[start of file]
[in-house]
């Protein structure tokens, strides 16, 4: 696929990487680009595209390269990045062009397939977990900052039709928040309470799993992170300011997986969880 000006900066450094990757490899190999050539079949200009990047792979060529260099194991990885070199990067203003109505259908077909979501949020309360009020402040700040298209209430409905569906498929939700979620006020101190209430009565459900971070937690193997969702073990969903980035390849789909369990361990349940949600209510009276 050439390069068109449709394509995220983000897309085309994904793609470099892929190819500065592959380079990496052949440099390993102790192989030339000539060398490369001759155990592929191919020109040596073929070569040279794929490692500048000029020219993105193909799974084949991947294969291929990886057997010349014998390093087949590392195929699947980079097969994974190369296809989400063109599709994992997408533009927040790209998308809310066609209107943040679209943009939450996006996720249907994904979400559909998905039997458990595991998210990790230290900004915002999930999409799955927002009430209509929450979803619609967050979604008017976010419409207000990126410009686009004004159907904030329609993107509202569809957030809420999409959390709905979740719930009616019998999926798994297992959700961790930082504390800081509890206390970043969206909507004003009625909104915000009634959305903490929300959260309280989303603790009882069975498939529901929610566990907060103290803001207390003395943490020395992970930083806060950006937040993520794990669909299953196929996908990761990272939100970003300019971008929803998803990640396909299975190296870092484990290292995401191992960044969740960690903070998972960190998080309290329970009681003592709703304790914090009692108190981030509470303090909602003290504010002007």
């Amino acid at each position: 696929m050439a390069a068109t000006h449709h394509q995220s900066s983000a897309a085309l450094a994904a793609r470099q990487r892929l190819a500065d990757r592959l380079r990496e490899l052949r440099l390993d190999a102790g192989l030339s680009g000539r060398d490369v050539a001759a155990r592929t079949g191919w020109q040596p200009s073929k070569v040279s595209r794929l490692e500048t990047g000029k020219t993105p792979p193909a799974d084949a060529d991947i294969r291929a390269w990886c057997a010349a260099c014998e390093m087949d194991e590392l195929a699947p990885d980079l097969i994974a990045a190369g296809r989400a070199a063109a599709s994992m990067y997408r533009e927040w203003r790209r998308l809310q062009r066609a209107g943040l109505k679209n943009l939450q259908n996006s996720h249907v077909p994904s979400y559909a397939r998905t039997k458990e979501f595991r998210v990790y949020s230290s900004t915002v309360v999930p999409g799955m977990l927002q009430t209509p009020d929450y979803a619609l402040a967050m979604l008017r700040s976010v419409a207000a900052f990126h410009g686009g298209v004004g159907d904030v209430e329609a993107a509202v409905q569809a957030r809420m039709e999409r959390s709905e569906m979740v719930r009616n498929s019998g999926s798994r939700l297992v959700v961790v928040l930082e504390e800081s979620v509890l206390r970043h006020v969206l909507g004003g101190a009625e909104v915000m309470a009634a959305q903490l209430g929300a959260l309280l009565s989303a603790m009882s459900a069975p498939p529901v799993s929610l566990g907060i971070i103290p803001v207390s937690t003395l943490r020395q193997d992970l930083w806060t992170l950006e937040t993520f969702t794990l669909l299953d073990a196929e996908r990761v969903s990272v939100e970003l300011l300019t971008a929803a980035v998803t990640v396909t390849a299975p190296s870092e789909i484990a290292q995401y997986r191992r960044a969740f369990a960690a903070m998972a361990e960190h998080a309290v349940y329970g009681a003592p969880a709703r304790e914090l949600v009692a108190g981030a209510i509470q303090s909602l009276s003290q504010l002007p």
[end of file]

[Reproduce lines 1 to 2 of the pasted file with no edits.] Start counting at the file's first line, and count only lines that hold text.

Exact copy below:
[in-house]
């Protein structure tokens, strides 16, 4: 696929990487680009595209390269990045062009397939977990900052039709928040309470799993992170300011997986969880 000006900066450094990757490899190999050539079949200009990047792979060529260099194991990885070199990067203003109505259908077909979501949020309360009020402040700040298209209430409905569906498929939700979620006020101190209430009565459900971070937690193997969702073990969903980035390849789909369990361990349940949600209510009276 050439390069068109449709394509995220983000897309085309994904793609470099892929190819500065592959380079990496052949440099390993102790192989030339000539060398490369001759155990592929191919020109040596073929070569040279794929490692500048000029020219993105193909799974084949991947294969291929990886057997010349014998390093087949590392195929699947980079097969994974190369296809989400063109599709994992997408533009927040790209998308809310066609209107943040679209943009939450996006996720249907994904979400559909998905039997458990595991998210990790230290900004915002999930999409799955927002009430209509929450979803619609967050979604008017976010419409207000990126410009686009004004159907904030329609993107509202569809957030809420999409959390709905979740719930009616019998999926798994297992959700961790930082504390800081509890206390970043969206909507004003009625909104915000009634959305903490929300959260309280989303603790009882069975498939529901929610566990907060103290803001207390003395943490020395992970930083806060950006937040993520794990669909299953196929996908990761990272939100970003300019971008929803998803990640396909299975190296870092484990290292995401191992960044969740960690903070998972960190998080309290329970009681003592709703304790914090009692108190981030509470303090909602003290504010002007």